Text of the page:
For the first time ever, the IBF women's world heavyweight title will be contested in New Zealand, not to mention between two Kiwi-born boxers.
If this is the first time hearing about it, you're not alone.
Female boxing is front and centre for a change.
Although the world's No.2 heavyweight Alrie Meleisea had to go solo in the build-up, opponent and top-ranked contender Lani Daniels was busy with another fight - against COVID-19.
"Been staying here, on a couch," Daniels, 34, told Newshub.
Promoting the sport has been a constant battle, but that slow journey could be ramped up.
"It's definitely grown, female boxing, and I think it's just getting bigger," said Daniels. "Good trainers, good coaches, good gyms and taking chances like Vasco's doing."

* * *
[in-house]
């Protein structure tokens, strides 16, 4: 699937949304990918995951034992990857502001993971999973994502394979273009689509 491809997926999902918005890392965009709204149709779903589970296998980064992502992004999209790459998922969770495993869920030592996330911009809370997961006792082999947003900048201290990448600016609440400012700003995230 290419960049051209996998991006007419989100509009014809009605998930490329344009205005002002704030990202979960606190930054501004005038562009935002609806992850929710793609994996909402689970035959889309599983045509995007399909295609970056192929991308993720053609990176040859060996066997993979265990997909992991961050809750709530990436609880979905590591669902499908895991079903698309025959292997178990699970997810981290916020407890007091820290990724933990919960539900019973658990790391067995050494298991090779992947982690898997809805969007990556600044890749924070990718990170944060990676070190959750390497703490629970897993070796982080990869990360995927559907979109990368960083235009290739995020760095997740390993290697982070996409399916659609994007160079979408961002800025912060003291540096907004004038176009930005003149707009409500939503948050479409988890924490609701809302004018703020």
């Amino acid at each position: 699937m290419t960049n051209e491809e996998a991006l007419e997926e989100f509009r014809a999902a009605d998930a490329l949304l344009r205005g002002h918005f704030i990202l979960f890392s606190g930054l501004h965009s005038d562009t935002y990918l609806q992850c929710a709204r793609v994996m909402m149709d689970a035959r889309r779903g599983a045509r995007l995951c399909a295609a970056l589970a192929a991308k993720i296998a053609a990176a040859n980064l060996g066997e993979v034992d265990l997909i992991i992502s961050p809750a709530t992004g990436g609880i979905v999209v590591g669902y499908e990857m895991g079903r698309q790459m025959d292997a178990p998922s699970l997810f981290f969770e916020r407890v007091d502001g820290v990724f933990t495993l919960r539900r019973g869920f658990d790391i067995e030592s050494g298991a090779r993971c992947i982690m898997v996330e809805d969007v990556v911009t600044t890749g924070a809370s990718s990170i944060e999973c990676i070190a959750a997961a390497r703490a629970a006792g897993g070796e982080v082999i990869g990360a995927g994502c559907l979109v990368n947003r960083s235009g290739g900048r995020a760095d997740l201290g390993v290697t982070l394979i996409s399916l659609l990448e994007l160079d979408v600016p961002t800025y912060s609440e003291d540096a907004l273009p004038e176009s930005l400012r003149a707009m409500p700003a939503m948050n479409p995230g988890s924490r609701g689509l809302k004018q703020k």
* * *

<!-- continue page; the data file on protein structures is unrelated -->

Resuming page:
Promoter Vasco Kovacevic has organised the historic fight night and it's been challenging to say the least. Finding sponsors has been a struggle, with few willing to invest.
"We don't give it to them until after they've actually achieved something, but most of the time, it's bandwagon," he told Newshub.
The bandwagon might not be empty for long, with next month's fight showcasing the best of the best and after missing out on a WBO light-heavyweight world title in 2019, it's a second chance for Daniels.
"Yeah, that's cool... redemption," she said.
Meanwhile, Meleisea has nothing to lose.
"When you get to the end and you get what you want, I bet it's a good feeling."
Hopefully, she'll be raising the profile of women's boxing - and a belt - by the end of it.